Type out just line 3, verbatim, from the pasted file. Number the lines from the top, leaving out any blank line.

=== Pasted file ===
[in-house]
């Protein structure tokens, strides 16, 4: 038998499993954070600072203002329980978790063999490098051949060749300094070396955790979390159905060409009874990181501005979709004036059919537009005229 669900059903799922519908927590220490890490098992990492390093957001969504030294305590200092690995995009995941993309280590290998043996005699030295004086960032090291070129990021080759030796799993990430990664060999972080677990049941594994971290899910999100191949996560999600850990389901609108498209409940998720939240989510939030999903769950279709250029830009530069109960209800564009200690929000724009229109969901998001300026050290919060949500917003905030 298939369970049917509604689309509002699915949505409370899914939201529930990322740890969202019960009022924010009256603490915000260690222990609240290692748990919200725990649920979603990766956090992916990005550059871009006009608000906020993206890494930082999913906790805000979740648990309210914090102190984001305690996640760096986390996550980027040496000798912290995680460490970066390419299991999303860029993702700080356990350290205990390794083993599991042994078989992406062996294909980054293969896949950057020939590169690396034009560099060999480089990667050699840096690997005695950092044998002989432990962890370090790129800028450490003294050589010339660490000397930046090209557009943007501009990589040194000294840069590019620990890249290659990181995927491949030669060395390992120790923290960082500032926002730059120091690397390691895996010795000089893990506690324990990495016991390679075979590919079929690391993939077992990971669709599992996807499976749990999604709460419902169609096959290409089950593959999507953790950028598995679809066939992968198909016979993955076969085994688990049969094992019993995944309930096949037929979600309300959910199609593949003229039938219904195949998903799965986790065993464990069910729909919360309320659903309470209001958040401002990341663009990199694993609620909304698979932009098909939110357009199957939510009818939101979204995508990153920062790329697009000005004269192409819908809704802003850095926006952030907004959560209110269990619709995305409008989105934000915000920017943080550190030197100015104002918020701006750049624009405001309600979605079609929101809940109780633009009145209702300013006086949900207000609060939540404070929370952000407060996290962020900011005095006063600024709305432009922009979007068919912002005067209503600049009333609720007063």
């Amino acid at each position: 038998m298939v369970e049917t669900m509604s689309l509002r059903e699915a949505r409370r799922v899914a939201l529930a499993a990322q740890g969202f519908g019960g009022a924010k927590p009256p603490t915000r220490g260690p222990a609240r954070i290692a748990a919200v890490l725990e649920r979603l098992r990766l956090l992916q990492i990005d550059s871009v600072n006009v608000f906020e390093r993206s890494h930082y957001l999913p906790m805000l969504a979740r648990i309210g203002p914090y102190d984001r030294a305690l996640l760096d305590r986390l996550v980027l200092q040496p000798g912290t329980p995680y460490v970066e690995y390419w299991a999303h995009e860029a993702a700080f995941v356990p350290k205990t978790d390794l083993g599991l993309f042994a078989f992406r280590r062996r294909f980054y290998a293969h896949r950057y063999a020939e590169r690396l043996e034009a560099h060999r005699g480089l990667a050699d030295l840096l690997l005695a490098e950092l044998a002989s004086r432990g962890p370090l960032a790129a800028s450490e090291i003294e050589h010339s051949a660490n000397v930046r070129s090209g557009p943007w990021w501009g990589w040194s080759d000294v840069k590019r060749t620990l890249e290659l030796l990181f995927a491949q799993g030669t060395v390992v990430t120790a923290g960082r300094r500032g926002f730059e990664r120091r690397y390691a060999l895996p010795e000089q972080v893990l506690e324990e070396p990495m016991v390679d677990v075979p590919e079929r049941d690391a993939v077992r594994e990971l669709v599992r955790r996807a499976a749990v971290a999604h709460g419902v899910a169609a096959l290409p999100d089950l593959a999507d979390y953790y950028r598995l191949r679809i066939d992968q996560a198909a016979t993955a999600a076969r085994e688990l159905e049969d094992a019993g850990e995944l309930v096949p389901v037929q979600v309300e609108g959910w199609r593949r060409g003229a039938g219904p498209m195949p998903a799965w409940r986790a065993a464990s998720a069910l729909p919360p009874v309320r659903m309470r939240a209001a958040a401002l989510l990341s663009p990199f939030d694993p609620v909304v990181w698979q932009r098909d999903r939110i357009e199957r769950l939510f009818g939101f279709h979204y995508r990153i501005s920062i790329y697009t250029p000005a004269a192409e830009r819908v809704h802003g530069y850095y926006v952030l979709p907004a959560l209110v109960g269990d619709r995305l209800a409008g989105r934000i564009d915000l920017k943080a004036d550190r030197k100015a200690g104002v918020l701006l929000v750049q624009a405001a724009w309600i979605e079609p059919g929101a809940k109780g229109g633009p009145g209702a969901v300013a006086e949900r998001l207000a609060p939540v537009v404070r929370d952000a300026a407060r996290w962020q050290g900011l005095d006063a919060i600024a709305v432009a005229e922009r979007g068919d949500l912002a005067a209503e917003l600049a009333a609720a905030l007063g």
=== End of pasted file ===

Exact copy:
């Amino acid at each position: 038998m298939v369970e049917t669900m509604s689309l509002r059903e699915a949505r409370r799922v899914a939201l529930a499993a990322q740890g969202f519908g019960g009022a924010k927590p009256p603490t915000r220490g260690p222990a609240r954070i290692a748990a919200v890490l725990e649920r979603l098992r990766l956090l992916q990492i990005d550059s871009v600072n006009v608000f906020e390093r993206s890494h930082y957001l999913p906790m805000l969504a979740r648990i309210g203002p914090y102190d984001r030294a305690l996640l760096d305590r986390l996550v980027l200092q040496p000798g912290t329980p995680y460490v970066e690995y390419w299991a999303h995009e860029a993702a700080f995941v356990p350290k205990t978790d390794l083993g599991l993309f042994a078989f992406r280590r062996r294909f980054y290998a293969h896949r950057y063999a020939e590169r690396l043996e034009a560099h060999r005699g480089l990667a050699d030295l840096l690997l005695a490098e950092l044998a002989s004086r432990g962890p370090l960032a790129a800028s450490e090291i003294e050589h010339s051949a660490n000397v930046r070129s090209g557009p943007w990021w501009g990589w040194s080759d000294v840069k590019r060749t620990l890249e290659l030796l990181f995927a491949q799993g030669t060395v390992v990430t120790a923290g960082r300094r500032g926002f730059e990664r120091r690397y390691a060999l895996p010795e000089q972080v893990l506690e324990e070396p990495m016991v390679d677990v075979p590919e079929r049941d690391a993939v077992r594994e990971l669709v599992r955790r996807a499976a749990v971290a999604h709460g419902v899910a169609a096959l290409p999100d089950l593959a999507d979390y953790y950028r598995l191949r679809i066939d992968q996560a198909a016979t993955a999600a076969r085994e688990l159905e049969d094992a019993g850990e995944l309930v096949p389901v037929q979600v309300e609108g959910w199609r593949r060409g003229a039938g219904p498209m195949p998903a799965w409940r986790a065993a464990s998720a069910l729909p919360p009874v309320r659903m309470r939240a209001a958040a401002l989510l990341s663009p990199f939030d694993p609620v909304v990181w698979q932009r098909d999903r939110i357009e199957r769950l939510f009818g939101f279709h979204y995508r990153i501005s920062i790329y697009t250029p000005a004269a192409e830009r819908v809704h802003g530069y850095y926006v952030l979709p907004a959560l209110v109960g269990d619709r995305l209800a409008g989105r934000i564009d915000l920017k943080a004036d550190r030197k100015a200690g104002v918020l701006l929000v750049q624009a405001a724009w309600i979605e079609p059919g929101a809940k109780g229109g633009p009145g209702a969901v300013a006086e949900r998001l207000a609060p939540v537009v404070r929370d952000a300026a407060r996290w962020q050290g900011l005095d006063a919060i600024a709305v432009a005229e922009r979007g068919d949500l912002a005067a209503e917003l600049a009333a609720a905030l007063g």